The Social Construction of Role Stress

Shihan Li, David Krackhardt, Nynke Niezink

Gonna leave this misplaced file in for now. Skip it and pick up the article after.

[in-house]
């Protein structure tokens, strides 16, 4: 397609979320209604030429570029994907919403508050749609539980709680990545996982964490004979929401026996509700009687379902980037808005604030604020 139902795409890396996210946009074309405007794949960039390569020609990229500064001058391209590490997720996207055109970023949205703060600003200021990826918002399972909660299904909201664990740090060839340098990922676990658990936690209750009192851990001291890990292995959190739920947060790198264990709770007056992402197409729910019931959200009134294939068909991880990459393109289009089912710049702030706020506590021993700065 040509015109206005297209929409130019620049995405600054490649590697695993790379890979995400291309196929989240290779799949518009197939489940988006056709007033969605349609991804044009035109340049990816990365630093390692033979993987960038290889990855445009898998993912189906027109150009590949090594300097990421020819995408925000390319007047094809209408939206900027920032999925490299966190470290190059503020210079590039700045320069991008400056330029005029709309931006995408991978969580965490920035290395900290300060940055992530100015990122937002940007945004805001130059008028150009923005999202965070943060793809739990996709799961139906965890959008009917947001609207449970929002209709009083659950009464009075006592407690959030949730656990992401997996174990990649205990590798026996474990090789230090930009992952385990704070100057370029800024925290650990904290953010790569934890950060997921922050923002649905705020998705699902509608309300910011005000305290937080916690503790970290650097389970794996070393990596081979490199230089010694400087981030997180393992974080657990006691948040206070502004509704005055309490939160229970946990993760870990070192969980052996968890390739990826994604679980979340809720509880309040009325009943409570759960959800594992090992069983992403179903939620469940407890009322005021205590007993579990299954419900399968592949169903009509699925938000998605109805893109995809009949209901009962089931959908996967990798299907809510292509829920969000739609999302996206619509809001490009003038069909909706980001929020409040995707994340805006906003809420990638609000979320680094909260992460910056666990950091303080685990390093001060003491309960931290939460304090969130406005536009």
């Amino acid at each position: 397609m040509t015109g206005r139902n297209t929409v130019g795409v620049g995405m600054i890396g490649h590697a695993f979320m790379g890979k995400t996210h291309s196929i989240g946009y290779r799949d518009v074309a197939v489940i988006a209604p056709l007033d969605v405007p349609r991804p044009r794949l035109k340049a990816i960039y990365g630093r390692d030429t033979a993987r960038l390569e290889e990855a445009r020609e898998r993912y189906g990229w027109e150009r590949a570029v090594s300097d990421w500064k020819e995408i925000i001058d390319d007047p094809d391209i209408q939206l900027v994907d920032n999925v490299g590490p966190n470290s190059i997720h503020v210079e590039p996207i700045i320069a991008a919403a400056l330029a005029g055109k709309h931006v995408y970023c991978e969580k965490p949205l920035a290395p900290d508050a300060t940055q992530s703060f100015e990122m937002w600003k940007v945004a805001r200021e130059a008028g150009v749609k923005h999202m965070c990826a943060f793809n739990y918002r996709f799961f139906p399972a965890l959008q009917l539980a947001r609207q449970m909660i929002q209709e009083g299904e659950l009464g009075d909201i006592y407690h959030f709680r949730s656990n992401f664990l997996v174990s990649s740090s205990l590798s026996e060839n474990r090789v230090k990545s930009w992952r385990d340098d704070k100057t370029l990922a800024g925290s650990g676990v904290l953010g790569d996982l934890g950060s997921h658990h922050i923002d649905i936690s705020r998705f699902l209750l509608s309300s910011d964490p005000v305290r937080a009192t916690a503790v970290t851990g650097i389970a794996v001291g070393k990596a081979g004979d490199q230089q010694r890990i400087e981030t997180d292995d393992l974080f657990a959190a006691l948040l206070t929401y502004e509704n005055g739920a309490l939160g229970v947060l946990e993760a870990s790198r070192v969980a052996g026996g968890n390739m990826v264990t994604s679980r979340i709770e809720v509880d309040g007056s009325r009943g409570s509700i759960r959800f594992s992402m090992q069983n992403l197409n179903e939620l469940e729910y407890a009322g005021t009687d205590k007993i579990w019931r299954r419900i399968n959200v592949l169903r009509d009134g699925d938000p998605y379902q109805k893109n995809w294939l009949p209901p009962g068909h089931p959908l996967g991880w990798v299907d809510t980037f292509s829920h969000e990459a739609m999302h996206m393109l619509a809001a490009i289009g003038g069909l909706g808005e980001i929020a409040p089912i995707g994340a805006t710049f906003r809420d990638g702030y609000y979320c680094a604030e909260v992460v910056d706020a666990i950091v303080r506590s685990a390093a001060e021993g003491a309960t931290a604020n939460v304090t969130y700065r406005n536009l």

Research has shown that objective job characteristics and individual differences are strong predictors of role stress. However, little has been done to examine the potential social construction effects on role stress dynamics. Prior literature on the Social Information Processing (SIP) perspective suggests that attitudes and experiences in an organization are a function of social cues from colleagues in the social system they are members of. We investigated the extent to which role stress experiences of individuals in an academic community are constructed by their social contacts and personal interactions. We collected four waves of panel data on the networks of 315 first-year master’s students and applied a stochastic actor-oriented model to study this question. Consistent with our theoretical arguments, we found that controlling for competing explanations, study participants tended to change their experiences of two types of stress – role ambiguity and role overload – to become more similar to those of their social contacts. These results underscore the need for further research in the area of organizational stress to take into account social construction processes as part of the explanation of why and how stress occurs in work organizations.

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